A Roll of Dice

Luck is common to all. While we curse our misfortune when it works against us, it mostly hides in a cognitive blind spot for the remainder of our experiences. It shouldn’t, for we essentially have no control over this world around us.

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Callum Lamont
Biases and Beliefs

Prior to the development of the scientific method, humans were largely guided in their actions by customs, traditions and intuitions. The initial inception of ritualistic practices within hunter-gatherer societies provided a means through which knowledge and understanding of the land could be passed forward through generations. As societies grew in size and complexity, so to did these forms of teachings, culminating in some of the more well known theologies of today: Judaism, Islam and Christianity. Less focused on the land itself, the lessons contained within these holy documents put more consideration towards interactions with neighbours and a general framework for the community. It is unfair to uniformly condemn religion as without intellectual rigour, however, the interpretive nature of the material, in conjunction with the zealous following it entails, clearly can be an incendiary combination. As a result, the prescription of religion has provided a mixed result for humanity, offering, offering both the enlightenment of the Islamic Golden Age and the brutal ignorance of the Dark Ages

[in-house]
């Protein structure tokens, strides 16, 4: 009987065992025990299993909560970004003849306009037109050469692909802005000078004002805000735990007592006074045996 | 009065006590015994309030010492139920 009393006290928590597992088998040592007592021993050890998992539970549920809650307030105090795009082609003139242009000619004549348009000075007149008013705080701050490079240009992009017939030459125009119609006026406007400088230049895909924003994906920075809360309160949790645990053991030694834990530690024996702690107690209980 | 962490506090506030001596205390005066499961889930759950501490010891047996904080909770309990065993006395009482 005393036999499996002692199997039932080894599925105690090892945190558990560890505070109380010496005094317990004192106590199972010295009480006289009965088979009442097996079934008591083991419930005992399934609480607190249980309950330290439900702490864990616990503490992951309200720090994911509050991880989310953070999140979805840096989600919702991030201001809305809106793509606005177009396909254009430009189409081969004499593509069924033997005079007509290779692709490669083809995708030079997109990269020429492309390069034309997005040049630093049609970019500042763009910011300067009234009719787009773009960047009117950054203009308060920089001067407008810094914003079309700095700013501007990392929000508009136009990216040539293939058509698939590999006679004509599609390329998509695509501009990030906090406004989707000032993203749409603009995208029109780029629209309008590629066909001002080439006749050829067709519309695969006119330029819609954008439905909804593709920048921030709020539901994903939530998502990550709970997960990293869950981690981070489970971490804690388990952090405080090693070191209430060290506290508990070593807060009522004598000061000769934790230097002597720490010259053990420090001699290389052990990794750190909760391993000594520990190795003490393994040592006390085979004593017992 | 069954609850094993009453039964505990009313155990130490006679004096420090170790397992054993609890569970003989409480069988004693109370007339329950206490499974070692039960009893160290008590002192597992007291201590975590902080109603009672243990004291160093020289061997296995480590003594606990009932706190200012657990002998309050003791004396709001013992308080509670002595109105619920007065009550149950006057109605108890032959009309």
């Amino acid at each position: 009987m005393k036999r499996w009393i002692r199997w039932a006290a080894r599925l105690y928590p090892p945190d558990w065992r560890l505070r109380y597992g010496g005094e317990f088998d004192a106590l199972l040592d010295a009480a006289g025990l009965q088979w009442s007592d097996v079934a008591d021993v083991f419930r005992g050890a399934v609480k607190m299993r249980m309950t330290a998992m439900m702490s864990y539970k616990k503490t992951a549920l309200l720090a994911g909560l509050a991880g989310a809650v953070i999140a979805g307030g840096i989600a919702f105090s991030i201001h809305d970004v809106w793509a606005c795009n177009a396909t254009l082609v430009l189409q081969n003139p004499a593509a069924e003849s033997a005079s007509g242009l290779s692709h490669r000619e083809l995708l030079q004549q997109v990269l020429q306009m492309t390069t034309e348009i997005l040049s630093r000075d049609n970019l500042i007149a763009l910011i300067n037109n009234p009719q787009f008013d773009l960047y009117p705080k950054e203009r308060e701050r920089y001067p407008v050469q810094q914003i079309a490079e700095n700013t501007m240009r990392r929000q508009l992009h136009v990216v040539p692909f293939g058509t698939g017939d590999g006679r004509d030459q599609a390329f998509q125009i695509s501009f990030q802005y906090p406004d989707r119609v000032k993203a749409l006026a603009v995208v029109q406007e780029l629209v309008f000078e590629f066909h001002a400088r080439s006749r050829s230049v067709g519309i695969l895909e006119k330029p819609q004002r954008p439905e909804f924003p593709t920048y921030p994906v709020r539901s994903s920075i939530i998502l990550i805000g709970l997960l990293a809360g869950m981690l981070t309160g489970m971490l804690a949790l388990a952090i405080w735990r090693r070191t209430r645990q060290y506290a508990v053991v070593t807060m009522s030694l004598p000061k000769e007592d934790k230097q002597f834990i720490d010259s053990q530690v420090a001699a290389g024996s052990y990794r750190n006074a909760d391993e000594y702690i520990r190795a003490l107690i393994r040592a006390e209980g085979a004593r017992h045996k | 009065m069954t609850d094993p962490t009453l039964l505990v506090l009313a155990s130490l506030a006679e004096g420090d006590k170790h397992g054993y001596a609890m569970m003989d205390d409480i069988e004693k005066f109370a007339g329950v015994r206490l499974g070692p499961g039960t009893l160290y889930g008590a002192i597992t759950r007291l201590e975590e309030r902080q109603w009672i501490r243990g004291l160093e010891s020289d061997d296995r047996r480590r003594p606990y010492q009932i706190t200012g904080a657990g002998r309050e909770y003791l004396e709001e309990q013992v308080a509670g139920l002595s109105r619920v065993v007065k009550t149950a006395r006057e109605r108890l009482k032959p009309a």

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Callum Lamont
Questioning our choices

A unifying concept between neuroscience and physics is how the great questions in each field boldly attempt to unravel the mystery and fundamental nature of reality. Of course the routes follow divergent paths, with physics focusing on the externalities, such as what is time, space, matter and how did it all begin, while neuroscience has internalised the problem. What is free will? What is consciousness? Do they really exist and, if so, how could either arise from a complex, yet conceptually simple interconnection of nerve cells?

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Callum Lamont